Germany: First Quarter GDP Revised Downward Again

Industrial orders in Germany experienced a “sharp decline” that particularly affected orders from abroad. German factories suffer from lack of Russian customers

It can’t be helped: the economic performance of Europe’s former industrial locomotive leaves much to be desired. Now even the Bank of Germany (Deutsche Bundesbank) expects a new decline in German GDP for the first quarter of 2024. In the March report, its experts wrote that after declining 0.4% in January and 0.2% in February, German GDP should also see a “small” contraction this month. It is estimated to be less than 0.2%, while the economy “continues to be in a difficult position due to various factors.”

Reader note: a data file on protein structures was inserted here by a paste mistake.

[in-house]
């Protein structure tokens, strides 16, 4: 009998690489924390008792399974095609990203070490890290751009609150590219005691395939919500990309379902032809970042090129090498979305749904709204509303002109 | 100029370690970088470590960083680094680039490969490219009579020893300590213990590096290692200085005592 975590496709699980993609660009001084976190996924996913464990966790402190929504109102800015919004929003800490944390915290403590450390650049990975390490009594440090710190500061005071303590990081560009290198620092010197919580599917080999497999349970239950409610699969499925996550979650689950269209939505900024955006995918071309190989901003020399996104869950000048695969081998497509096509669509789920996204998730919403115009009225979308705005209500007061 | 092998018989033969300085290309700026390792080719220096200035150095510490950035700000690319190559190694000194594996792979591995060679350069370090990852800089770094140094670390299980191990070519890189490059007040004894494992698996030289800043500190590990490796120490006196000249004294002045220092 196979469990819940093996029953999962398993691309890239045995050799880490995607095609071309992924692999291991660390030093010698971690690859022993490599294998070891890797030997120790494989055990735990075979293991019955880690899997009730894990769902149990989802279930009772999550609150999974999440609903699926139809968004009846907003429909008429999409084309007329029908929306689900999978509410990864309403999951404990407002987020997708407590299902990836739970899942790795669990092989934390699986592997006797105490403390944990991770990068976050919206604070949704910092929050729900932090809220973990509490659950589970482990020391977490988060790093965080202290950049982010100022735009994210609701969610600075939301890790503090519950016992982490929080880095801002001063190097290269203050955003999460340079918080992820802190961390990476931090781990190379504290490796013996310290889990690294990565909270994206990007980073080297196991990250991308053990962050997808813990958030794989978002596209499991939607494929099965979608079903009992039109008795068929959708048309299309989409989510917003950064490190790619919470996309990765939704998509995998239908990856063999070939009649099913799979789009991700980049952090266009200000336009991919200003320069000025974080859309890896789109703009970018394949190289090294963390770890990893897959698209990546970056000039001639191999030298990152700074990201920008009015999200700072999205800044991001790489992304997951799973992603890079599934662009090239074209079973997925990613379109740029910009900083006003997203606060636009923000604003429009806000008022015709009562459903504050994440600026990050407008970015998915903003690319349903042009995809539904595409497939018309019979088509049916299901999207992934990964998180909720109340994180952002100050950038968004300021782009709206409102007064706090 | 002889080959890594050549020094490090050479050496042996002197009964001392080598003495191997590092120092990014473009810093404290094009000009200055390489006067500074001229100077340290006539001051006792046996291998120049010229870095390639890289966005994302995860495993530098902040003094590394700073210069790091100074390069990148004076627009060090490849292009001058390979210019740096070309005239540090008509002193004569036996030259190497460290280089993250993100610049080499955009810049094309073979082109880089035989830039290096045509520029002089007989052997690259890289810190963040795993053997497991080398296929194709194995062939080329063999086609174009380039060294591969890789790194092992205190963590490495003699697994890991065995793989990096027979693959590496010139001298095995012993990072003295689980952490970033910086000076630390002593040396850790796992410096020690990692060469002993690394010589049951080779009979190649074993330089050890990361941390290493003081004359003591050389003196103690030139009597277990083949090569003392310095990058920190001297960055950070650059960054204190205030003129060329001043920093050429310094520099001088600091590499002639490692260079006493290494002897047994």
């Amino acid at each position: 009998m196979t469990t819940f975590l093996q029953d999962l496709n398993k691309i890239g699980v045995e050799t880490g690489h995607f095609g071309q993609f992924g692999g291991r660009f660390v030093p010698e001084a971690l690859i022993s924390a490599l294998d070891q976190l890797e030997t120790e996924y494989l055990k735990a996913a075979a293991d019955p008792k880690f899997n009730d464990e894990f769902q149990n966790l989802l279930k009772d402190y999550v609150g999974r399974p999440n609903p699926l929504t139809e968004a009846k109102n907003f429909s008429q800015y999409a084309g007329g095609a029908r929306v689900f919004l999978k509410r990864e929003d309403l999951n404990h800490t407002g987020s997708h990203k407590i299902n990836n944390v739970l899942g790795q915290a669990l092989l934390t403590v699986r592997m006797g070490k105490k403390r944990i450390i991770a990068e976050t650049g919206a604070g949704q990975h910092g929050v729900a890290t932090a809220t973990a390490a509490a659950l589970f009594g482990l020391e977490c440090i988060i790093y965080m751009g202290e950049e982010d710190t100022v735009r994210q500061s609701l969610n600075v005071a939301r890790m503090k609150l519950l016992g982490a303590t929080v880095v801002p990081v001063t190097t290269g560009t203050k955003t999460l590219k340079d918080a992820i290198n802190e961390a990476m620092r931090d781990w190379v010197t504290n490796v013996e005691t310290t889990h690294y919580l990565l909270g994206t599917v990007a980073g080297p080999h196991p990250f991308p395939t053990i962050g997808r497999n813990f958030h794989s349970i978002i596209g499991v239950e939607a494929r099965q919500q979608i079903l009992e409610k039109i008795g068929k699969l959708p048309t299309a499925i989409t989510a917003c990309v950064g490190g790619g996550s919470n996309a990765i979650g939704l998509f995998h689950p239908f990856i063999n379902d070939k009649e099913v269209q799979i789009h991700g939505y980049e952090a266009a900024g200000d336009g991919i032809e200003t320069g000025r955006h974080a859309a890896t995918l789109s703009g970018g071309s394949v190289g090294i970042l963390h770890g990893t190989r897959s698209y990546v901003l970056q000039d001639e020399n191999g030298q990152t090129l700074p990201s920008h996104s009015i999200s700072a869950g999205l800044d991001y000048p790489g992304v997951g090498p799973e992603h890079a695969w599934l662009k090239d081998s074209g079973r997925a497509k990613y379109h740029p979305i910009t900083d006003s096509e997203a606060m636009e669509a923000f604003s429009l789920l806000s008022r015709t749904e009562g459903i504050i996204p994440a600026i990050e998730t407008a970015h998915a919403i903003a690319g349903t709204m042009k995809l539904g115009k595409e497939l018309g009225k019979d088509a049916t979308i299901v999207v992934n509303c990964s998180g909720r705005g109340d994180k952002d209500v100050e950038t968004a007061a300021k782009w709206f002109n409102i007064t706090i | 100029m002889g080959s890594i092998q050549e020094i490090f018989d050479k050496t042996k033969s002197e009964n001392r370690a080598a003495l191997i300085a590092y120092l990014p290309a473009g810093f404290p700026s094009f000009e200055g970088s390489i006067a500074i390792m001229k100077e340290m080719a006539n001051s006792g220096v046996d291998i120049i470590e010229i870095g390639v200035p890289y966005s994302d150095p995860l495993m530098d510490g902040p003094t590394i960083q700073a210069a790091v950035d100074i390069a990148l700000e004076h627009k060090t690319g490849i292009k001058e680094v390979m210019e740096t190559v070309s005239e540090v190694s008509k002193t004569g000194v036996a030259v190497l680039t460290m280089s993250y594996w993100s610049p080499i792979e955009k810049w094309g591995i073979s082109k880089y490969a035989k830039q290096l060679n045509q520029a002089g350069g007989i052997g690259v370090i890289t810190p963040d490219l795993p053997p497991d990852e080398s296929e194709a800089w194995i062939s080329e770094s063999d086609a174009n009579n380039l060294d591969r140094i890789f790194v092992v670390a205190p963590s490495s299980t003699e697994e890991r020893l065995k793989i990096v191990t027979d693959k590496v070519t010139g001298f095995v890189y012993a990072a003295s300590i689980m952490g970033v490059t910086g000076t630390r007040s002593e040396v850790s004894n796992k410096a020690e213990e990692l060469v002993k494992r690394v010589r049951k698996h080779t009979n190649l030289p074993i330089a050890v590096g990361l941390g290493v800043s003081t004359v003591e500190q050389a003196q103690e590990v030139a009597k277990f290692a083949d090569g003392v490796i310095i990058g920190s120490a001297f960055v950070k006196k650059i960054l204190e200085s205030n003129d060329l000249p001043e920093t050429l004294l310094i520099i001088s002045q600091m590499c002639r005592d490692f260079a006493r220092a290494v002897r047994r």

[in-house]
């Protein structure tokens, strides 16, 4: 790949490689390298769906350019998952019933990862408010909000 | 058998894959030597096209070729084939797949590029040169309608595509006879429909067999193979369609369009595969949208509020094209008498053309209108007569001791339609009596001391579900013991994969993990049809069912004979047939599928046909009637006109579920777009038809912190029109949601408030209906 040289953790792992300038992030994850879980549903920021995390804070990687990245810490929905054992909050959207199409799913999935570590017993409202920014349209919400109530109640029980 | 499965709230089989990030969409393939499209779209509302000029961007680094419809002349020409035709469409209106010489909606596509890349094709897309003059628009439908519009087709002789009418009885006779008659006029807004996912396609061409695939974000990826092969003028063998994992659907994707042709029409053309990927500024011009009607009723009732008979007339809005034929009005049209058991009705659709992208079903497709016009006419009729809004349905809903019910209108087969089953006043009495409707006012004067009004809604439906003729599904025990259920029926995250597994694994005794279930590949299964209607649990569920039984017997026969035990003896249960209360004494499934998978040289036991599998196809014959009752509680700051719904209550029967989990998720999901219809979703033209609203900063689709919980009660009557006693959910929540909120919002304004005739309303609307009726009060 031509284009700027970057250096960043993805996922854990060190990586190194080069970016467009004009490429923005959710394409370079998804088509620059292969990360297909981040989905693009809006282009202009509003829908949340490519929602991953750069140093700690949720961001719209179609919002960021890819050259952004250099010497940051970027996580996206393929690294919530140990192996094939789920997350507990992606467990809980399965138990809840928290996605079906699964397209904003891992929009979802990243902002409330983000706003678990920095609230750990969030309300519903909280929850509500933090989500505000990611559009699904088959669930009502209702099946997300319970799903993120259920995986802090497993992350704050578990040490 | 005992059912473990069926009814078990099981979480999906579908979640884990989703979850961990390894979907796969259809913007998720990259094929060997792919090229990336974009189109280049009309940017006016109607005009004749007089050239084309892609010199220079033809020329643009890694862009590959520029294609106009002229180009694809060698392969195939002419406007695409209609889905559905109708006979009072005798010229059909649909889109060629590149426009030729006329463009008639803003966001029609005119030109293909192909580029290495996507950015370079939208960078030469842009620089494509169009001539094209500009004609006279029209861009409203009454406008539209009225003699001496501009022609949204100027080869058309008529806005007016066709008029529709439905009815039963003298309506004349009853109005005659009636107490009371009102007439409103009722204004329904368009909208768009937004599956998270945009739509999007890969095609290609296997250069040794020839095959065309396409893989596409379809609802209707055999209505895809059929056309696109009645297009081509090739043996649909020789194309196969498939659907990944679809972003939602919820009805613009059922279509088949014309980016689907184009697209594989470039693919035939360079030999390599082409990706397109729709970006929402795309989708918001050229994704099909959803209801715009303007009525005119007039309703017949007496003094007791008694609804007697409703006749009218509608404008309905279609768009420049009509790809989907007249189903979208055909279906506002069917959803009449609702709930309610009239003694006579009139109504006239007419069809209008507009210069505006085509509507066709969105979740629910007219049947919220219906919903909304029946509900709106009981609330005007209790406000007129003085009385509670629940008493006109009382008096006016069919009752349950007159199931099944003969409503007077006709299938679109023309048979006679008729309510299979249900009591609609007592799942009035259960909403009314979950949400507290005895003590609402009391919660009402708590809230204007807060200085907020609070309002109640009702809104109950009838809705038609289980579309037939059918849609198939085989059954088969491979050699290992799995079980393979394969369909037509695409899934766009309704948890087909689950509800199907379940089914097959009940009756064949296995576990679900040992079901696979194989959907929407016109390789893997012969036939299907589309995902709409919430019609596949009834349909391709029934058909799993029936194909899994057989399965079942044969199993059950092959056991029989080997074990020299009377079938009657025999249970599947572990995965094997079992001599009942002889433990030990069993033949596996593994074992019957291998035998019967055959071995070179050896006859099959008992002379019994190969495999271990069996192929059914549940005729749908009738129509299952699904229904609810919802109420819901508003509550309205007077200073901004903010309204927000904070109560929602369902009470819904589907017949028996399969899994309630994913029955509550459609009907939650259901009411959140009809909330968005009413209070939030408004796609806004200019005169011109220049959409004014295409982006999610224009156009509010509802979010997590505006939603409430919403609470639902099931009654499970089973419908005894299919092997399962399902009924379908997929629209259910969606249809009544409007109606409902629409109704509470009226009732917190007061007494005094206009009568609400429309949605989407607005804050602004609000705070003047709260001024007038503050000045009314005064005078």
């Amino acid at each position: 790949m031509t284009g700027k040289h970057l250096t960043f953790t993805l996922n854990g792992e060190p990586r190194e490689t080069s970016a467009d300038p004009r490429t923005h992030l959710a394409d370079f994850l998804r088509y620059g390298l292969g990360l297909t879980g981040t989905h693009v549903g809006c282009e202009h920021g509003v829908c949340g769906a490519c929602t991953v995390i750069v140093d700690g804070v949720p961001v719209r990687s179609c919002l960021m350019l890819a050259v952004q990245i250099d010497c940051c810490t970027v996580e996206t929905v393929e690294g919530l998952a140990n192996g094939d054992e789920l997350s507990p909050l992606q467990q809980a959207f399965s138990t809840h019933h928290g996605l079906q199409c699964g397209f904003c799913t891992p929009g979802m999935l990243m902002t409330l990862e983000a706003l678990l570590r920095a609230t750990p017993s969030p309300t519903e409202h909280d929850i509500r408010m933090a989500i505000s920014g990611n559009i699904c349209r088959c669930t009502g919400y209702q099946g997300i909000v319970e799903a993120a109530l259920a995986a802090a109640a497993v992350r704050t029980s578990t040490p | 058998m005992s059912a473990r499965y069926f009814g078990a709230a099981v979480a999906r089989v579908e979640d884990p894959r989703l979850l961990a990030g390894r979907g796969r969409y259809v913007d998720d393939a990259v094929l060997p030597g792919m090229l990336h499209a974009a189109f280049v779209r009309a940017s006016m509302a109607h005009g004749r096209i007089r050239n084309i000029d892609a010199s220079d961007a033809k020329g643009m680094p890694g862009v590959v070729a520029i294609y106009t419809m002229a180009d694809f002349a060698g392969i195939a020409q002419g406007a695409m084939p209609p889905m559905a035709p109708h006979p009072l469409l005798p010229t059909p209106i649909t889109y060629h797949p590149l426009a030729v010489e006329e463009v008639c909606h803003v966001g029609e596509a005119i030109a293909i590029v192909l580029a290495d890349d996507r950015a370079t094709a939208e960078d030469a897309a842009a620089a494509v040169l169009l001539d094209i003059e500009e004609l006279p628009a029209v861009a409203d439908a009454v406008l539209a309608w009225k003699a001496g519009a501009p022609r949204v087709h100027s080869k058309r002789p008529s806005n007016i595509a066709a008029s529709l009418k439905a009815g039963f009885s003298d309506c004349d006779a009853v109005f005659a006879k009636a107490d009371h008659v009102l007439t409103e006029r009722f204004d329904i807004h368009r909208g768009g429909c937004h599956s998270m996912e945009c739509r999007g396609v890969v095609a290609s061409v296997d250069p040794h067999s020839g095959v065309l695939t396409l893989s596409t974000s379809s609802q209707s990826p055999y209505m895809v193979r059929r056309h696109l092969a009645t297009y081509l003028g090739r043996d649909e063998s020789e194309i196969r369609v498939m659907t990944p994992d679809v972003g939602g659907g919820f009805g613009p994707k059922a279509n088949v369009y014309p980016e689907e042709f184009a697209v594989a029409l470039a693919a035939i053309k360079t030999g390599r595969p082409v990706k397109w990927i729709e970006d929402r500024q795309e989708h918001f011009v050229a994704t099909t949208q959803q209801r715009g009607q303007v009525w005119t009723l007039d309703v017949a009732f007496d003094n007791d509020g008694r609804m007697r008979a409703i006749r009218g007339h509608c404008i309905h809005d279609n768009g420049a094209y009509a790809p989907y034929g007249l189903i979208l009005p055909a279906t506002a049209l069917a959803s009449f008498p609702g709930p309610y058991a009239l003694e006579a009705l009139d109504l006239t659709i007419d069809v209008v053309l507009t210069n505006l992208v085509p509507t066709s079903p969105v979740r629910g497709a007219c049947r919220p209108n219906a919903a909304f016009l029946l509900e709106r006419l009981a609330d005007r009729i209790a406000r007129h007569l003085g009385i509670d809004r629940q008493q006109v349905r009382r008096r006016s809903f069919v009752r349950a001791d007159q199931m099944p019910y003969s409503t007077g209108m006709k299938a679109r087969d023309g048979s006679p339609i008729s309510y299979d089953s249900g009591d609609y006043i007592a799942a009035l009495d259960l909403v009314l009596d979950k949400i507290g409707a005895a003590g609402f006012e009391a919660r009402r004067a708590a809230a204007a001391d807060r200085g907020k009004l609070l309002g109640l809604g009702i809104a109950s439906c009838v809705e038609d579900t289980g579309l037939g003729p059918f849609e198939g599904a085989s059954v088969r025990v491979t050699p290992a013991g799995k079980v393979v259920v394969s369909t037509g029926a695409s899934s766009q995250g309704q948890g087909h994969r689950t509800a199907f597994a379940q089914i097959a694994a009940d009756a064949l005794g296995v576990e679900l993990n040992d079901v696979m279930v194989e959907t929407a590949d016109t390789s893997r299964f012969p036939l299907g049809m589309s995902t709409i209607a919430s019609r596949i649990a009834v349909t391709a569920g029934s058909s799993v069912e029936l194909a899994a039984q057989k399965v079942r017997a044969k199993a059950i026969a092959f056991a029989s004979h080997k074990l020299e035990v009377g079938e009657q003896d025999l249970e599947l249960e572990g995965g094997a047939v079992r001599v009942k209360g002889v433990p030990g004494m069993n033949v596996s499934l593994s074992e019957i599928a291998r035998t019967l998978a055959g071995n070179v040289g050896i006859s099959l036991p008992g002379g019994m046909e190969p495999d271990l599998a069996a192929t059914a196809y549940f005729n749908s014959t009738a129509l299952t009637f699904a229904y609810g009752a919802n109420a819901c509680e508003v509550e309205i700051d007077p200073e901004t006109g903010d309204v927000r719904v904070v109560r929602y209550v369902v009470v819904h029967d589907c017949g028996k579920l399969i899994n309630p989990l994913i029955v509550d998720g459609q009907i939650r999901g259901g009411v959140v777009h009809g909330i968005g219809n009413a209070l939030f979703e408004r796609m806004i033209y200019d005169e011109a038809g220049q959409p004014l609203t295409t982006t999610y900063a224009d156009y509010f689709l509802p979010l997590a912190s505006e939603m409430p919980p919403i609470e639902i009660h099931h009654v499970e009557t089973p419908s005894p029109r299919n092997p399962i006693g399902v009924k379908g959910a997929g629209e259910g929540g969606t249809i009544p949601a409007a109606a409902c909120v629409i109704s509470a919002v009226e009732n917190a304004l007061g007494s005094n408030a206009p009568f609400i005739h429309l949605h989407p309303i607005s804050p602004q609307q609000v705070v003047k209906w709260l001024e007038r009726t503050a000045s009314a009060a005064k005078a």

Among the “worrying” trends, analysts at the Bank of Germany cited “weakening domestic demand held back by rising financing costs.” As for foreign trade, industrial orders experienced a “sharp decline” in January, especially for foreign orders. For many decades Russia has been among the main customers of the German metalworking industry, which is now trying to enter new, remote, and insufficiently solvent markets.

In addition, “uncertainties related to the economic policies of both Germany and the European Union in the context of the ecological transition and the fight against climate change” continue to exert serious pressure. The green agenda has already had a negative impact on business. “Businesses,” writes the Bundesbank, “increasingly perceive the structure of economic policy as an obstacle, as well as the growing burden of bureaucracy and regulation.” For this reason, in the short to medium term, “the future of the German economy is rather bleak.”